The seasonal changes in zonal-mean surface heat fluxes are shown in Fig. 2. Under global warming induced by increases in greenhouse gases, surface warming is mainly contributed by increases in downward longwave radiation (Fig. 2b), while surface evaporation plays a damping role suppressing surface warming (Fig. 2a). Sensible heat changes are relatively small and omitted in Fig. 2. The absolute values of these heat fluxes cannot represent their roles on the seasonal variations of SST changes. Thus, the respective annual mean is removed from the changes in each heat flux. The seasonal deviations of longwave radiation changes are small compared with the seasonal changes in latent heat flux, shortwave radiation, and ocean heat transport (Figs. 2e–h). (Seasonal change in heat flux is also defined as seasonal deviation for simplicity.)

Fig. 2.

Seasonal variations of changes in surface heat fluxes: (a) latent heat flux ΔQE, (b) net longwave radiation ΔQL, (c) net shortwave radiation ΔQS, and (d) oceanic transport ΔDO. (e)–(f) As in (a)–(d), but the respective annual mean removed.

Fig. 2.

Seasonal variations of changes in surface heat fluxes: (a) latent heat flux ΔQE, (b) net longwave radiation ΔQL, (c) net shortwave radiation ΔQS, and (d) oceanic transport ΔDO. (e)–(f) As in (a)–(d), but the respective annual mean removed.

Figure 3 shows the components of ΔQE decomposed in Eq. (3), and the components of ΔQEO decomposed in Eq. (5) are shown in Fig. 4. In Eq. (5), the seasonal variation of ΔQEO2 contributes most of the seasonal variation of ΔQEO (Figs. 3b and 4) because the ratio of the seasonal ΔSST′ to the annual-mean is much smaller than the ratio of the seasonal evaporation to its annual-mean .

Fig. 3.

Decomposition of the latent heat flux changes: (a) climatological latent heat flux, (b) Newtonian cooling component ΔQEO, (c) wind speed component ΔQEW, and (d) ΔQE-others the effects of air–sea temperature deviation and relative humidity changes.

Fig. 3.

Decomposition of the latent heat flux changes: (a) climatological latent heat flux, (b) Newtonian cooling component ΔQEO, (c) wind speed component ΔQEW, and (d) ΔQE-others the effects of air–sea temperature deviation and relative humidity changes.

Fig. 4.

Decomposition of the Newtonian cooling component of the latent heat flux changes ΔQEO contributed by (a) ΔQEO1 the seasonal SST changes and (b) ΔQEO2 the seasonal variations of climatological latent heat flux.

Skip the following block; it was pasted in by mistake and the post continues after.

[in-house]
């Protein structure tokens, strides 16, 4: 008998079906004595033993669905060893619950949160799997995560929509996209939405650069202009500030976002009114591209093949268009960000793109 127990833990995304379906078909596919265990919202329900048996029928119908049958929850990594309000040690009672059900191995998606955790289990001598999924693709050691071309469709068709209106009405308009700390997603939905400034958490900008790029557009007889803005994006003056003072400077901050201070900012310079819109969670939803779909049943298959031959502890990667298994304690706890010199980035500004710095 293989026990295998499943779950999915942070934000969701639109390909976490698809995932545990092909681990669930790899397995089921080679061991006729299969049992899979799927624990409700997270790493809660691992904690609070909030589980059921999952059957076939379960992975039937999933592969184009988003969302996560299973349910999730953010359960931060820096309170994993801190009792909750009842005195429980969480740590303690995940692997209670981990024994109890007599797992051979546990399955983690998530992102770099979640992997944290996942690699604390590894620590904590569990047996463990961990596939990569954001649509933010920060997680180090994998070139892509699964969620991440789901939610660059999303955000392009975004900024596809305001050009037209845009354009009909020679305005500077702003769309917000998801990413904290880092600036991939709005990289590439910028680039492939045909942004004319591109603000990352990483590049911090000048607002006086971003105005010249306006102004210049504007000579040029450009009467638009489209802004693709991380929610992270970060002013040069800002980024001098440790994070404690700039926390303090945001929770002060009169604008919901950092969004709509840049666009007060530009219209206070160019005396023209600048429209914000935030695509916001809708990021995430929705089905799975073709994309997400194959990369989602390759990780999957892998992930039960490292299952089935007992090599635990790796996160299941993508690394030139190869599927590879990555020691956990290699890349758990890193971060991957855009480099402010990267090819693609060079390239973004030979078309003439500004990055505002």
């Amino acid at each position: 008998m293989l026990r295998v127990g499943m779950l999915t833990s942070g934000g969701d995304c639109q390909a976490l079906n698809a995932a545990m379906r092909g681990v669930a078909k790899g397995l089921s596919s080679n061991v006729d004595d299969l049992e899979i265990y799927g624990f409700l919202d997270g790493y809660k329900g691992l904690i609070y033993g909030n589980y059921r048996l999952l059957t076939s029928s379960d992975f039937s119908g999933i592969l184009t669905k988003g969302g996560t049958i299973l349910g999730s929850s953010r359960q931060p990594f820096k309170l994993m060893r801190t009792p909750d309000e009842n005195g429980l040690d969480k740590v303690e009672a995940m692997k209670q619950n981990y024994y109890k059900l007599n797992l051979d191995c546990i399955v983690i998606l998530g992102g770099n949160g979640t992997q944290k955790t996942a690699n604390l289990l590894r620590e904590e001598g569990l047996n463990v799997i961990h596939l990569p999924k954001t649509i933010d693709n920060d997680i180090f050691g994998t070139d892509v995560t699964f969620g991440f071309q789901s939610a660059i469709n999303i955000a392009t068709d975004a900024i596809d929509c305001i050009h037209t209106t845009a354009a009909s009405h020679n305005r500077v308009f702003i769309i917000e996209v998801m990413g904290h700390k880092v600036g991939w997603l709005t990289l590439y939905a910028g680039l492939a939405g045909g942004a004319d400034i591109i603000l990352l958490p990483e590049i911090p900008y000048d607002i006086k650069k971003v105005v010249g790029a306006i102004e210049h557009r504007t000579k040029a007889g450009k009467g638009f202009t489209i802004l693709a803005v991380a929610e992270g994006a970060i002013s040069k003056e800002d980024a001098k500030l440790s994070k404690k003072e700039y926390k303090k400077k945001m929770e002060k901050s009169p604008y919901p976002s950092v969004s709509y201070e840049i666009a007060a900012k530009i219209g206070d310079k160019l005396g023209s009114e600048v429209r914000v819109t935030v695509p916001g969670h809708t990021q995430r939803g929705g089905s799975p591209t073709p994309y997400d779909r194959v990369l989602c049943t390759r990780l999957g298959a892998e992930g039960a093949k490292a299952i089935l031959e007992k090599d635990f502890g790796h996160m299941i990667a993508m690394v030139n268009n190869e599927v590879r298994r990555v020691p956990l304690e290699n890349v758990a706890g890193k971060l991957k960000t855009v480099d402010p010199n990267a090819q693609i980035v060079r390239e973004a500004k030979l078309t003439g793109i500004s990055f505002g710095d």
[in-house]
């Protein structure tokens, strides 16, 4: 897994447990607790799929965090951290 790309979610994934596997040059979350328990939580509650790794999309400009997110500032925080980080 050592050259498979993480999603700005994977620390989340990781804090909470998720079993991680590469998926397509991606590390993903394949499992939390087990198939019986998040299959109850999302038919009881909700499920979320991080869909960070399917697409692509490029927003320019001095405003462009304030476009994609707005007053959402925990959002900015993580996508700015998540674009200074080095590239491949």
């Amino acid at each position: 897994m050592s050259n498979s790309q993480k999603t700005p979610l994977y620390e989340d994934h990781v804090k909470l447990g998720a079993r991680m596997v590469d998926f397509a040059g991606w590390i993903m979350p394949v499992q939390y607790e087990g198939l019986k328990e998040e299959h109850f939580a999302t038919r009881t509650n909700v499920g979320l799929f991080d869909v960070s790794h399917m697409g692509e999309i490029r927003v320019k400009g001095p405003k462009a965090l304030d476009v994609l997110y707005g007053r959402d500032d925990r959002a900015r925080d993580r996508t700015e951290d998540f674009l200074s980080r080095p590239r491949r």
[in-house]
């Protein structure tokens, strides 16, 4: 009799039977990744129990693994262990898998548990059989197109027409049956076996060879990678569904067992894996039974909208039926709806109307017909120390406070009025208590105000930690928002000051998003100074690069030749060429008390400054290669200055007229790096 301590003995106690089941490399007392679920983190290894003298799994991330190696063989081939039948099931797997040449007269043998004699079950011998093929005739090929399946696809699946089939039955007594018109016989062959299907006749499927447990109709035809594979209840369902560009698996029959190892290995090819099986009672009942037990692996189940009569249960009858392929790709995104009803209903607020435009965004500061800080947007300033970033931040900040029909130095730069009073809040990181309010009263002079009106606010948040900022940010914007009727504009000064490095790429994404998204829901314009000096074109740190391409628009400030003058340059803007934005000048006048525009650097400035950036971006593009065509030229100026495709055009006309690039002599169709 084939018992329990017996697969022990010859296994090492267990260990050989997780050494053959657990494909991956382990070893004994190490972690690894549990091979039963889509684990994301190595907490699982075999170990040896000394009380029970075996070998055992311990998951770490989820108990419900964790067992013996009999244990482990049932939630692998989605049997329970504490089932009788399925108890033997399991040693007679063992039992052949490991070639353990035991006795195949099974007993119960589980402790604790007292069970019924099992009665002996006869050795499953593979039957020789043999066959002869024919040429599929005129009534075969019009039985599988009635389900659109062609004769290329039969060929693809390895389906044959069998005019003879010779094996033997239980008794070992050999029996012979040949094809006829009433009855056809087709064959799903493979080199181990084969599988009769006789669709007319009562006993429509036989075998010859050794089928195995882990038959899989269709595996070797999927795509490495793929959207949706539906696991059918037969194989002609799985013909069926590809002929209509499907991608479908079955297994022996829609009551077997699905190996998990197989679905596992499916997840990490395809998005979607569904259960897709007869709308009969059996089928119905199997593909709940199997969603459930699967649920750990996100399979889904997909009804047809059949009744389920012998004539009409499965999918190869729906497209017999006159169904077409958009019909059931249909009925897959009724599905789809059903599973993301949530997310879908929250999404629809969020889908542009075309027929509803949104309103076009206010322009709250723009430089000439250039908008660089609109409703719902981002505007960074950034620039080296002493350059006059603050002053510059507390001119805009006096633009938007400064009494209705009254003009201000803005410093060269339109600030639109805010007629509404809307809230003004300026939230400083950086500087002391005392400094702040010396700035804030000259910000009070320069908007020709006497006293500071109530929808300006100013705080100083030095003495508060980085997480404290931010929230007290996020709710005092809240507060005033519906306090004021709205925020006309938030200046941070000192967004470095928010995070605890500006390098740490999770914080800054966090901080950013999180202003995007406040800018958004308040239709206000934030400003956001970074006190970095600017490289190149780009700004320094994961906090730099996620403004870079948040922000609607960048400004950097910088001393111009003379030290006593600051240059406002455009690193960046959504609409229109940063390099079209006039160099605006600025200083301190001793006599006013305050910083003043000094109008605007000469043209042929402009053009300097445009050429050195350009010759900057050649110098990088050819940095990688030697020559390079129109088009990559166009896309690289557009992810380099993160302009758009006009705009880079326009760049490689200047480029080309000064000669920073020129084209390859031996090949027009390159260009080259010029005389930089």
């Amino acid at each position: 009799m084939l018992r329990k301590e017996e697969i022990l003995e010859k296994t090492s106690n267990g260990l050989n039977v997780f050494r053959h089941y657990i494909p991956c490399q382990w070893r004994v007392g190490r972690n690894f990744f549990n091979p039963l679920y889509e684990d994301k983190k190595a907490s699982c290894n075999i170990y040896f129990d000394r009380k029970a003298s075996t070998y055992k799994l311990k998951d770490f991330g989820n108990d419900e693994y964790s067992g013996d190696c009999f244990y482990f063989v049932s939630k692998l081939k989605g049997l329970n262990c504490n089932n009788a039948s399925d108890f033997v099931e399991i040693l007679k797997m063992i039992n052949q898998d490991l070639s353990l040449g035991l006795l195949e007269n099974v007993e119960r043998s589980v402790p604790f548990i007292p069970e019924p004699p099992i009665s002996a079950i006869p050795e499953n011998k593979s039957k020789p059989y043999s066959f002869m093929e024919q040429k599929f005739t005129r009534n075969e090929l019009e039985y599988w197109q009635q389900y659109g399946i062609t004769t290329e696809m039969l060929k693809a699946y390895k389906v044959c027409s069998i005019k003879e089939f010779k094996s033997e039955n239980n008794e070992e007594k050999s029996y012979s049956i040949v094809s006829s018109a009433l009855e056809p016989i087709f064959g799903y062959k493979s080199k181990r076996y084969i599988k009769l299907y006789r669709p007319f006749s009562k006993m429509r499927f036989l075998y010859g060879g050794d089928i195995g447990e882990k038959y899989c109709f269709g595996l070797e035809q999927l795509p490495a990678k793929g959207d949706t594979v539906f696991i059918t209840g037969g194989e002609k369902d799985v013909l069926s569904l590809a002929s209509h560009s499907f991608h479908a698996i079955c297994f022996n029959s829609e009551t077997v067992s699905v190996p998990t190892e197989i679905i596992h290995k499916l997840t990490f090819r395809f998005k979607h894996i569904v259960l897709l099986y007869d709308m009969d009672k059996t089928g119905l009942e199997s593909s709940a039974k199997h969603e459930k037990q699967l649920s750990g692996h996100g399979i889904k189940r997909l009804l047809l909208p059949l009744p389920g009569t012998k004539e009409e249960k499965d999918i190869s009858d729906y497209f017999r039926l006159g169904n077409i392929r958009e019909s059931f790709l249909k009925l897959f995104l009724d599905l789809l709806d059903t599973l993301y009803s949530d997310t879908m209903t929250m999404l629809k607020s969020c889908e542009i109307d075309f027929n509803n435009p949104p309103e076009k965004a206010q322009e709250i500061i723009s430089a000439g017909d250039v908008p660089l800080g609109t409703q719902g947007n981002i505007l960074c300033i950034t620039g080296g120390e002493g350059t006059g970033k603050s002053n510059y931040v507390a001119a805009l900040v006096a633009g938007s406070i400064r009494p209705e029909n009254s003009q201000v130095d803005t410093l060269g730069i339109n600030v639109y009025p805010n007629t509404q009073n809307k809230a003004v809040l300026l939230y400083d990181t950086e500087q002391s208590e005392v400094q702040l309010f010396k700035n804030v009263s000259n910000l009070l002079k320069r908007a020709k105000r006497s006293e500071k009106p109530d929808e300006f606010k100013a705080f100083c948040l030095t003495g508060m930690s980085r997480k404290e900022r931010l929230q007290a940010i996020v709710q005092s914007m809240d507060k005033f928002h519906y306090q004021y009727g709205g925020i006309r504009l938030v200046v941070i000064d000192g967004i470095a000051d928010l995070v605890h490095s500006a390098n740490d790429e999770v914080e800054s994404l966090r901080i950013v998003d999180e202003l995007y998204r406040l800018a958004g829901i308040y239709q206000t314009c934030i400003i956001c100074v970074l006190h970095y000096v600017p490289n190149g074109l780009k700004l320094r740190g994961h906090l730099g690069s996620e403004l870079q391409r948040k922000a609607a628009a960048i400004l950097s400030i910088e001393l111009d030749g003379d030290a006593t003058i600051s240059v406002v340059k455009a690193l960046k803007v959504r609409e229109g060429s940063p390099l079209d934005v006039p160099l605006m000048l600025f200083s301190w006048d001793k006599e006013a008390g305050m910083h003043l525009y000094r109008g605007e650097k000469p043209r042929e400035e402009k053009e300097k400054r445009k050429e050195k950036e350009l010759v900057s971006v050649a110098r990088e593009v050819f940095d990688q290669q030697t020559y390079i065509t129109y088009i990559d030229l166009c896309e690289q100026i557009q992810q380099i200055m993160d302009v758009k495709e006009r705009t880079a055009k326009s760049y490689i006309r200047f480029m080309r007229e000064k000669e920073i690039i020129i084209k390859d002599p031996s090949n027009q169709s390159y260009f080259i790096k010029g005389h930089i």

Fig. 4.

Decomposition of the Newtonian cooling component of the latent heat flux changes ΔQEO contributed by (a) ΔQEO1 the seasonal SST changes and (b) ΔQEO2 the seasonal variations of climatological latent heat flux.

The effect of surface wind changes on latent heat (ΔQEW) can be influenced by multiple factors. Figure 5 first isolates ΔQEW into two components: the effects of seasonal variations of wind speed changes (Fig. 5a) and climatological latent heat flux (Fig. 5b). The result shows that seasonal variations of surface wind speed changes are the main contributor to ΔQEW. Figure 6 shows the climatology and changes in surface zonal and meridional winds and changes in surface scalar wind speed. It is noteworthy that the scalar wind speed changes are much smaller than the magnitude of surface vector wind velocity changes. The reason for this could be that scalar wind speed, along with related variables such as evaporation and latent heat flux, is calculated at each time step in models. The monthly scalar wind speed is consistent with the monthly latent heat flux but not with the monthly mean of vector wind velocity. Thus, the damping effect of wind speed changes is calculated using the scalar wind speed directly from the monthly outputs, and vector wind velocity is used to illustrate the reason for scalar wind speed changes.

Fig. 5.

Seasonal variation of heat flux changes induced by (a) the seasonal variations of wind speed changes and (b) the seasonal variations of climatological latent heat flux.

Fig. 5.

Seasonal variation of heat flux changes induced by (a) the seasonal variations of wind speed changes and (b) the seasonal variations of climatological latent heat flux.

Fig. 6.

Change (shaded) and climatology (contours; m s−1) in surface (a) zonal and (b) meridional wind. (c) The changes in surface scalar wind speed, (d) the change percentages of surface wind speed relative to the climatological surface wind speed, and (e) the annual-mean-removed change percentages of surface wind speed.